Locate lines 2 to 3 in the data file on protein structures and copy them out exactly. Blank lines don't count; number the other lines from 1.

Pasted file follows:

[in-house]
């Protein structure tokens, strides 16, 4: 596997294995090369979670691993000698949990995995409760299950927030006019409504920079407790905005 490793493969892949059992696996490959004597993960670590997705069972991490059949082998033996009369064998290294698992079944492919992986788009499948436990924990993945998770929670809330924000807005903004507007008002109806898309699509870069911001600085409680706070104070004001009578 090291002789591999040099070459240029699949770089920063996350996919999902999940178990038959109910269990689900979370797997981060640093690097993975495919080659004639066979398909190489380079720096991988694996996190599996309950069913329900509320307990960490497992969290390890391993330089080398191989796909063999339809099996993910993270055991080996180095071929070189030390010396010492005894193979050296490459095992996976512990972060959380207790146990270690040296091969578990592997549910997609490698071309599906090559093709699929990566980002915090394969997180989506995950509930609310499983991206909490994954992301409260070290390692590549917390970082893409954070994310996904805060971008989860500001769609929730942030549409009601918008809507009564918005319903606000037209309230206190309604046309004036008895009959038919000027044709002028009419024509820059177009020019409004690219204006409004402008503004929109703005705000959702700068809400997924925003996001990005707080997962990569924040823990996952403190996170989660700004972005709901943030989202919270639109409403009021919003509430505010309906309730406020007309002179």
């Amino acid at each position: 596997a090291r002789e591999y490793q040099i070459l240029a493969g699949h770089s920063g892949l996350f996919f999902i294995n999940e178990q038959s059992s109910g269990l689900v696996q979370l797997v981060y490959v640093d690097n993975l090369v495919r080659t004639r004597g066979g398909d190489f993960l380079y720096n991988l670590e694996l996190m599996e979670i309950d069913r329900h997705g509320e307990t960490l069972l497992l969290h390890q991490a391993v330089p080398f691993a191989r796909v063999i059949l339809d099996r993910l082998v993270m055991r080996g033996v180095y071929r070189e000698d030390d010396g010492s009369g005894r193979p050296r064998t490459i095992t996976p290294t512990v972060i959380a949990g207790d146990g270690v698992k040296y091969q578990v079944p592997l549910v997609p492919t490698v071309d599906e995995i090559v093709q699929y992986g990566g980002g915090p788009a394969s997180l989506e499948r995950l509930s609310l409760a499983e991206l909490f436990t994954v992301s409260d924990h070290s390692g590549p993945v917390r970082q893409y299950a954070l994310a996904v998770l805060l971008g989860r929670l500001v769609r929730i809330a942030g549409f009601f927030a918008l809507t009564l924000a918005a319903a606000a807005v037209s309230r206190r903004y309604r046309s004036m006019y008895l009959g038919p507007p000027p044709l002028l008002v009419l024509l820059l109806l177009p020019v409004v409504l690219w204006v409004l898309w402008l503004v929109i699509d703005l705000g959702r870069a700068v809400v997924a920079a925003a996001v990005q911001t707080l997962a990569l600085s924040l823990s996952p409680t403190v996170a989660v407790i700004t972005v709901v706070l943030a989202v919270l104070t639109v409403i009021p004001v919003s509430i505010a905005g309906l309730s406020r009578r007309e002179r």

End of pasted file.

């Protein structure tokens, strides 16, 4: 596997294995090369979670691993000698949990995995409760299950927030006019409504920079407790905005 490793493969892949059992696996490959004597993960670590997705069972991490059949082998033996009369064998290294698992079944492919992986788009499948436990924990993945998770929670809330924000807005903004507007008002109806898309699509870069911001600085409680706070104070004001009578 090291002789591999040099070459240029699949770089920063996350996919999902999940178990038959109910269990689900979370797997981060640093690097993975495919080659004639066979398909190489380079720096991988694996996190599996309950069913329900509320307990960490497992969290390890391993330089080398191989796909063999339809099996993910993270055991080996180095071929070189030390010396010492005894193979050296490459095992996976512990972060959380207790146990270690040296091969578990592997549910997609490698071309599906090559093709699929990566980002915090394969997180989506995950509930609310499983991206909490994954992301409260070290390692590549917390970082893409954070994310996904805060971008989860500001769609929730942030549409009601918008809507009564918005319903606000037209309230206190309604046309004036008895009959038919000027044709002028009419024509820059177009020019409004690219204006409004402008503004929109703005705000959702700068809400997924925003996001990005707080997962990569924040823990996952403190996170989660700004972005709901943030989202919270639109409403009021919003509430505010309906309730406020007309002179």
């Amino acid at each position: 596997a090291r002789e591999y490793q040099i070459l240029a493969g699949h770089s920063g892949l996350f996919f999902i294995n999940e178990q038959s059992s109910g269990l689900v696996q979370l797997v981060y490959v640093d690097n993975l090369v495919r080659t004639r004597g066979g398909d190489f993960l380079y720096n991988l670590e694996l996190m599996e979670i309950d069913r329900h997705g509320e307990t960490l069972l497992l969290h390890q991490a391993v330089p080398f691993a191989r796909v063999i059949l339809d099996r993910l082998v993270m055991r080996g033996v180095y071929r070189e000698d030390d010396g010492s009369g005894r193979p050296r064998t490459i095992t996976p290294t512990v972060i959380a949990g207790d146990g270690v698992k040296y091969q578990v079944p592997l549910v997609p492919t490698v071309d599906e995995i090559v093709q699929y992986g990566g980002g915090p788009a394969s997180l989506e499948r995950l509930s609310l409760a499983e991206l909490f436990t994954v992301s409260d924990h070290s390692g590549p993945v917390r970082q893409y299950a954070l994310a996904v998770l805060l971008g989860r929670l500001v769609r929730i809330a942030g549409f009601f927030a918008l809507t009564l924000a918005a319903a606000a807005v037209s309230r206190r903004y309604r046309s004036m006019y008895l009959g038919p507007p000027p044709l002028l008002v009419l024509l820059l109806l177009p020019v409004v409504l690219w204006v409004l898309w402008l503004v929109i699509d703005l705000g959702r870069a700068v809400v997924a920079a925003a996001v990005q911001t707080l997962a990569l600085s924040l823990s996952p409680t403190v996170a989660v407790i700004t972005v709901v706070l943030a989202v919270l104070t639109v409403i009021p004001v919003s509430i505010a905005g309906l309730s406020r009578r007309e002179r």